Because Chinese has only about 400 phonetic syllables, it is fairly common to encounter words with similar pronunciation, but different means and different characters (not to be confused with characters that have multiple pronunciations). In the sentence 北京就是背景, which means "Beijing is the setting," "Beijing" (北京 Běijīng) and "setting" (背景 bèijǐng), share the same pinyin. A speaker who has mastered the tones will have no problem hearing the difference between 北京 and 背景, but beginning learners often stumble over near homophones. The frequent occurrence of near-homophones in the Chinese language is not just something that captures the attention of beginning learners, however. Chinese homophones are a significant aspect of Chinese cultural customs, such as in the wordplay that the traditional comedic performance art crosstalk employs, and in various observances surrounding Chinese New Year.
Mandarin Learning Tips Blog
Chengyu (成语 Chéngyǔ) are idiomatic phrases which usually consist of four characters. Because many chengyu
In each language, spoken and written styles have their differences, especially when the written language has a long history. As China has a very long written tradition dating back to the Shang dynasty (3500-3000 years ago), the spoken language (口语 kǒuyǔ) and the written language (书面语 shūmiànyǔ) differ considerably more than in most languages. Written Chinese is much more formal than spoken Chinese, making it difficult for many Chinese learners who are able to carry on normal conversations to read a newspaper or write a business letter. Even if written Chinese isn't within the scope of your Chinese learning goals, it is useful to be able to recognize it and differentiate it from spoken language as you progress through your Chinese lessons.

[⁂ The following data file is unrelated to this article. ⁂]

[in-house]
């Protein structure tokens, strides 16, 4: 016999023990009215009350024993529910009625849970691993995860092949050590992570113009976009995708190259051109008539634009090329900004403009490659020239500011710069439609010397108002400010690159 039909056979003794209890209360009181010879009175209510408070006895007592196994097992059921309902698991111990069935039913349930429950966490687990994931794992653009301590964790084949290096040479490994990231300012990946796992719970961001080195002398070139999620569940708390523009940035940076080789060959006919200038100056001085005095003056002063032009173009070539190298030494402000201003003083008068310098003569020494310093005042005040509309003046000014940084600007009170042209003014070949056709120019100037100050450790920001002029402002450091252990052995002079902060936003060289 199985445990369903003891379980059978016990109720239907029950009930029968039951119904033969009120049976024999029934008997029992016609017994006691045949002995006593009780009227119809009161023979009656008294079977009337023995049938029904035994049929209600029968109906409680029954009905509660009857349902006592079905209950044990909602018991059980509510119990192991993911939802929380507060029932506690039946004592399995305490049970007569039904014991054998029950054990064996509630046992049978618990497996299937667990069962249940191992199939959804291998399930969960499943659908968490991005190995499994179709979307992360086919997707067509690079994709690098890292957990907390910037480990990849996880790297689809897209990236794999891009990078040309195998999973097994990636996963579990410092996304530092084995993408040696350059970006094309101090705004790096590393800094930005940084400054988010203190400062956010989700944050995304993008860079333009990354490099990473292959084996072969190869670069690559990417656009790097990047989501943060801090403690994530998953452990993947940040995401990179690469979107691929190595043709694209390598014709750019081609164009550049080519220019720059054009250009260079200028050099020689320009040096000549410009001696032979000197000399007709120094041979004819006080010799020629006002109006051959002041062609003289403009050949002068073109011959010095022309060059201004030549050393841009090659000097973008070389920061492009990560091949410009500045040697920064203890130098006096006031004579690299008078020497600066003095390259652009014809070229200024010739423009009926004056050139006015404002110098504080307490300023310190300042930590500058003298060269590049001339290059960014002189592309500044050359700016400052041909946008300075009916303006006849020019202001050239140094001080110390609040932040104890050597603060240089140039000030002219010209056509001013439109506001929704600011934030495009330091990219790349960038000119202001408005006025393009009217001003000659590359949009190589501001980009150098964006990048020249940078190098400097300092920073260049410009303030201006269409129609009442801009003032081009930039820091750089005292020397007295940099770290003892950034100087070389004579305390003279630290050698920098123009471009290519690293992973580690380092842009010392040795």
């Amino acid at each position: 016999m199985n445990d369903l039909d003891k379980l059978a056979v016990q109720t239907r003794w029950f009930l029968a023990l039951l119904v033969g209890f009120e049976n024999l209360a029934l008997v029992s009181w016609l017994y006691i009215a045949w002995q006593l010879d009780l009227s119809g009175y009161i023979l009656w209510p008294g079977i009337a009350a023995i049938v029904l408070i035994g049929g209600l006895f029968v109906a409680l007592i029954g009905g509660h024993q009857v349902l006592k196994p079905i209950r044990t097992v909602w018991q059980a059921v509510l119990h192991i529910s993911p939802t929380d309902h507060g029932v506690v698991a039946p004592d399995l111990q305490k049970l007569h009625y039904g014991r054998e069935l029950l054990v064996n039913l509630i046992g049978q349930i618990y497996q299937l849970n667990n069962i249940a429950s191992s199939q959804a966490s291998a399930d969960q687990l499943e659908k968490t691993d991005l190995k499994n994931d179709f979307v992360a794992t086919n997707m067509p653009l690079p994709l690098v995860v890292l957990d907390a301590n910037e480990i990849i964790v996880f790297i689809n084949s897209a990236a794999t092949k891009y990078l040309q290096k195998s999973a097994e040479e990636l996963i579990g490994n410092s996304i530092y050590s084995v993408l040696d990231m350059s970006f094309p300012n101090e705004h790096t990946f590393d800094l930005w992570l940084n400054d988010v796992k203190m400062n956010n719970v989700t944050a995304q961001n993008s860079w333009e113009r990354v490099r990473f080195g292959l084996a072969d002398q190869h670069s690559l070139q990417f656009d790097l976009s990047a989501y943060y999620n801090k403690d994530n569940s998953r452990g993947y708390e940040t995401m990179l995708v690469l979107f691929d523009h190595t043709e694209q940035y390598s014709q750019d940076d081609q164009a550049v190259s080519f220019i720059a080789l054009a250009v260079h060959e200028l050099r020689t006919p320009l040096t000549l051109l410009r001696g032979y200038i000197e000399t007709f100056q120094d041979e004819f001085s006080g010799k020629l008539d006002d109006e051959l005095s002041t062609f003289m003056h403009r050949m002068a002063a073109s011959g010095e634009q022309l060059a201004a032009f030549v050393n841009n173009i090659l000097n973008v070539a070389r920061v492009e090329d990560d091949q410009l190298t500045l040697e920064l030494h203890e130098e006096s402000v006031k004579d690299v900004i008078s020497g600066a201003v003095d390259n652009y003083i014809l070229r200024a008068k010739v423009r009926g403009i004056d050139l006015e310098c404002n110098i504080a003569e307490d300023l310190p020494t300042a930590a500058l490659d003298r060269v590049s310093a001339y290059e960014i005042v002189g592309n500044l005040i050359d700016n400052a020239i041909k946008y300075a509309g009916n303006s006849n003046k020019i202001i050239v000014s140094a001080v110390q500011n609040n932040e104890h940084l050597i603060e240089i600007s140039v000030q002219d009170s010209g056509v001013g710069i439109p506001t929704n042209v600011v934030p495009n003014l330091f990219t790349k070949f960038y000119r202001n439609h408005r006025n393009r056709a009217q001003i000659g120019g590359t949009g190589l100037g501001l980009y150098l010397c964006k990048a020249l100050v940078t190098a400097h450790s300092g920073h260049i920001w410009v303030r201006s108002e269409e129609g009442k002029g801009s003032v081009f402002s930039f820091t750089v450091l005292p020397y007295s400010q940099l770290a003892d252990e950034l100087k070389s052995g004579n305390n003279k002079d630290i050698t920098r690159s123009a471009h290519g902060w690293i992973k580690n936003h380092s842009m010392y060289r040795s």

It is common for Chinese characters to have more than one meaning, but did you know that characters can also alter their pronunciation in different contexts? These rather frustrating characters are called 多音字 (duō
In the West, we don’t think a lot about the origins or meaning of our names. By contrast, Chinese names have immediately recognizable
The HSK 汉语水平考试 (Hànyǔ Shuǐpíng Kǎoshì), or Chinese Proficiency Test, is the standardized exam roughly equivalent to a TOEFL for Mandarin. It covers academic, professional, and daily life Chinese skills, making it appropriate for anyone who wants to obtain official credentials for their Chinese ability or just track their learning. While the majority of test takers are students, the HSK is a great way for professionals to impress prospective employers with your commitment to learning Chinese, and an opportunity to continue improving your Chinese in a measured process.